Consumers have been downloading music for more than a decade, and bands still see the need for record labels. Even if more money from the sale of records are going to the label (for their expenses and profit) than bands, it's still a business model bands want to be a part of. Most bands can't do it by themselves. Illegal downloading is hurting the infrastructure bands rely on for survival, and that music fans rely on for good music. No, that doesn't mean the infrastructure doesn't need changing.

-- Major labels royally screw over artists, most of which never see any money from the records they make.

This is the most common talking point in conversations about the music industry. During their "they aren't making any money..." speech, the guys really didn't address the amount of money labels throw down on artists in the form of advances, publicity, marketing, promotion, etc. There was little acknowledgment of the fact that many of the most successful independent artists today wouldn't be where the are were it not for the massive amounts of cash pumped into their BRAND by the major label they've since left.

What was also left off the table was that bands--including popular indie bands--continue to jump to major labels. There's still something they have that bands want. And it's their money, THEIR INVESTMENT in the band. Death Cab For Cutie jumped to Atlantic, vocalist Ben Gibbard told me, because they believed a major label could get them to a place their beloved hometown indie, Barsuk, could not, thanks to their infrastructure and cash.

-- Licensing songs to corporations to commercials cheapens the art.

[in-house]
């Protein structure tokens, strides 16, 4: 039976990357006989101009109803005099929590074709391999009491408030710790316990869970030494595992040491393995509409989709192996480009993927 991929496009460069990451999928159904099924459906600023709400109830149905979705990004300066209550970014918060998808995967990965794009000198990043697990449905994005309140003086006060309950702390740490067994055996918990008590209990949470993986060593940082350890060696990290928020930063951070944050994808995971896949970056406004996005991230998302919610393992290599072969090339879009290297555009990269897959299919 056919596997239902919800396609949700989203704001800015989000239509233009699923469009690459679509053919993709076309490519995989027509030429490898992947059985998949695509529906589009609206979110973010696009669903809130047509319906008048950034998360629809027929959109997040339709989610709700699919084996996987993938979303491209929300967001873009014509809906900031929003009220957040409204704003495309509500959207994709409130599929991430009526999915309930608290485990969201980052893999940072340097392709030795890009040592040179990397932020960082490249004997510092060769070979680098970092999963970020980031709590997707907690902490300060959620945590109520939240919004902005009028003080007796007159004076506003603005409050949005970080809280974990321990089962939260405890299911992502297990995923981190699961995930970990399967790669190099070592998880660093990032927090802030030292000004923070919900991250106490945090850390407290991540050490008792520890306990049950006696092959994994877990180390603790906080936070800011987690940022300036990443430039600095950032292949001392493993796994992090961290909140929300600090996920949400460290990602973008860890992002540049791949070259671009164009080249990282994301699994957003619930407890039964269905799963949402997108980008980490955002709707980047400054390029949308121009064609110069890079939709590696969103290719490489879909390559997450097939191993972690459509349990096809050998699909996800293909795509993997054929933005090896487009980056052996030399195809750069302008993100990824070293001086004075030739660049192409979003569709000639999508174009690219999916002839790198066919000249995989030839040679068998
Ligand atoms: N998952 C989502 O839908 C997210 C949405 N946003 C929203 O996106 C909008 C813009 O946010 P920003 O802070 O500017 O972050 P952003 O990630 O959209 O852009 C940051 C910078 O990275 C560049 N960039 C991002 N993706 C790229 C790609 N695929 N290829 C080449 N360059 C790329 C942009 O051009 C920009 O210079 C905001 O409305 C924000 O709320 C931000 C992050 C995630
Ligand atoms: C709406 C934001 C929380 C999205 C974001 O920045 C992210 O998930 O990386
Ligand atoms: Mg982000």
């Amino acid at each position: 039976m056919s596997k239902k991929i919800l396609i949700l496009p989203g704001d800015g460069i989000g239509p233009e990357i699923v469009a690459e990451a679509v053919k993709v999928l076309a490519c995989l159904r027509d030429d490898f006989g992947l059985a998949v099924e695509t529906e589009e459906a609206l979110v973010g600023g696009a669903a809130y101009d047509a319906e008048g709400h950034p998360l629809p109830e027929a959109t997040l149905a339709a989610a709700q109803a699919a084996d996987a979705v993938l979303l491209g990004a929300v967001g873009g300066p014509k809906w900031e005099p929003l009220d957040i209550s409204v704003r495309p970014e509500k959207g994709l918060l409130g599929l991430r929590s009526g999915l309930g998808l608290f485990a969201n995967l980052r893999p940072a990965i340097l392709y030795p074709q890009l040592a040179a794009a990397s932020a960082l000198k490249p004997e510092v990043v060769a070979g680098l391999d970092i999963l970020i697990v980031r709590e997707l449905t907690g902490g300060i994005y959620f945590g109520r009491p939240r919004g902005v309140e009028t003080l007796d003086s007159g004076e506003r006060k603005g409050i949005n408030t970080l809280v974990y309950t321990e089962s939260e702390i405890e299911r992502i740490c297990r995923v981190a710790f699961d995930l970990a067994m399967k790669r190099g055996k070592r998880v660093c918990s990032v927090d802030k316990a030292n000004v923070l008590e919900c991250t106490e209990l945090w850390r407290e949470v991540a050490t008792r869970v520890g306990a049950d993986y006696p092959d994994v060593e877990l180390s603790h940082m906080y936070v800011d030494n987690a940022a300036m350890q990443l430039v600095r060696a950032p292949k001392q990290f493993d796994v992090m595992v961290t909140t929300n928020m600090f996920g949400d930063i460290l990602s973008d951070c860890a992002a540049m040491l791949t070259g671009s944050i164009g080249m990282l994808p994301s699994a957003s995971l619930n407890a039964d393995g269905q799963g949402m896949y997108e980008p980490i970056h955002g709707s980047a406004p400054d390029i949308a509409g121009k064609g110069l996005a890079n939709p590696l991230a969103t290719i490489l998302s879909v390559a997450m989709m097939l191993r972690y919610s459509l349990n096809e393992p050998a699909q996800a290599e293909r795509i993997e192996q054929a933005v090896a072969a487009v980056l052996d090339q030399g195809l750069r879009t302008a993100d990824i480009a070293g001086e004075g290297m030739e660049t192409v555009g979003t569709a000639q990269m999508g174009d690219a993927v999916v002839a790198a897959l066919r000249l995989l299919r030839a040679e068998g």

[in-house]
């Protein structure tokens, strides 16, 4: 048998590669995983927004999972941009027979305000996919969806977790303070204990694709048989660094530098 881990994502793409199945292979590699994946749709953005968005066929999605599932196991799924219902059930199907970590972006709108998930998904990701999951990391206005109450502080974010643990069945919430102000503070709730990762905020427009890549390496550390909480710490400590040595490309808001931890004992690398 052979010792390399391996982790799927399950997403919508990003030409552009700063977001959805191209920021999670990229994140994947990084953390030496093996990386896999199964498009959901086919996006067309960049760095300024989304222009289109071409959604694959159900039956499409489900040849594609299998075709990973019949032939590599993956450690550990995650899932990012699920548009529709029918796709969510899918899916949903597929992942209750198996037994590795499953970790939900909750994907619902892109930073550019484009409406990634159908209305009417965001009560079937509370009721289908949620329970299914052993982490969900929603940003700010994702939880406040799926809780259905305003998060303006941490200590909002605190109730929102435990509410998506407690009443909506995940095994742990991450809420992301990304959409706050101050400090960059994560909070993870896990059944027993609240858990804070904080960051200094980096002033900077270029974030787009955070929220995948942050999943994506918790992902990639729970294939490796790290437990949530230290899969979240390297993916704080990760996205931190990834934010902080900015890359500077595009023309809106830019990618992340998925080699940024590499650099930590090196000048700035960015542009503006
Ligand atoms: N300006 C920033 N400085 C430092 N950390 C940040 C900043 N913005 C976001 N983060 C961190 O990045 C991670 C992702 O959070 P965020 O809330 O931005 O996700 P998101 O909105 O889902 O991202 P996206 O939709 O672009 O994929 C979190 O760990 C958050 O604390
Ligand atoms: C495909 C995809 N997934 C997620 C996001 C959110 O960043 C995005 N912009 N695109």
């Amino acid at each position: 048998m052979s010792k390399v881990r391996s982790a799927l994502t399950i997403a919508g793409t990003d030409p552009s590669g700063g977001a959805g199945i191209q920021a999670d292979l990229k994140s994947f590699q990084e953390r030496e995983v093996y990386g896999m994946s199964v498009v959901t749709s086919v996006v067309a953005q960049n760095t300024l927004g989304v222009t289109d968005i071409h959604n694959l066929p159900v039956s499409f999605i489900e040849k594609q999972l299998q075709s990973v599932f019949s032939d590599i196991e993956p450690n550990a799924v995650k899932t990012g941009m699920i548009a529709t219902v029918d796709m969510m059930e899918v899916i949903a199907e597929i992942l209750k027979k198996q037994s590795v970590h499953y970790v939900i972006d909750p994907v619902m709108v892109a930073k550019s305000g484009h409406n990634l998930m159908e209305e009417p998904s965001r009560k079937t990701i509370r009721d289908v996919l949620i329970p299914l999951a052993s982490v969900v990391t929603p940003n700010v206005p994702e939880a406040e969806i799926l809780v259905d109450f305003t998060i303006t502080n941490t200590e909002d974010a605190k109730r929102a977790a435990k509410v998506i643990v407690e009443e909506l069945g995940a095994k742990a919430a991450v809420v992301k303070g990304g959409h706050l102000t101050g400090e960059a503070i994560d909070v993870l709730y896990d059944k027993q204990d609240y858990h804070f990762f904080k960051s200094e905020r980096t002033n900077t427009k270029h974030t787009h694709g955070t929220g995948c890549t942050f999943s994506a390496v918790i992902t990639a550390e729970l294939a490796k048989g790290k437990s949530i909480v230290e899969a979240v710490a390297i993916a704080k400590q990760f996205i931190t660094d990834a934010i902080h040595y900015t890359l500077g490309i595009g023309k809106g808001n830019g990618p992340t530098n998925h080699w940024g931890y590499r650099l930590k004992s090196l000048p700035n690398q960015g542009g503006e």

Personally, I think what cheapens art even more is when people don't pay for it and assume it should be distributed for free. That it's not worth the $5 or $10 or $15 an artist/label/retailer is asking for a record. That shows the true value consumers place on the creation of the art they "love."

When consumers refuse to pay for recorded music, it's natural for musicians to look for alternative revenue sources. If you don't want your favorite band selling a song to Wal-Mart, you should make sure your friends aren't illegally downloading their music.

Anyone remember Bo Diddley's "Bo, you don't know diddley," Nike commercial with Bo Jackson?

-- Artists should plan on making money off things like being a plumber, and doing music on the side. Derogatis says he's willing to do the same, and joked about taking a job at Starbucks and blogging at night. Half-joking, but considering the revenue opportunities he leaves open for bands, this is about what it would come to.

I'm actually a little speechless here, Jim. But the faucet in my kitchen needs fixing, when you've got a minute.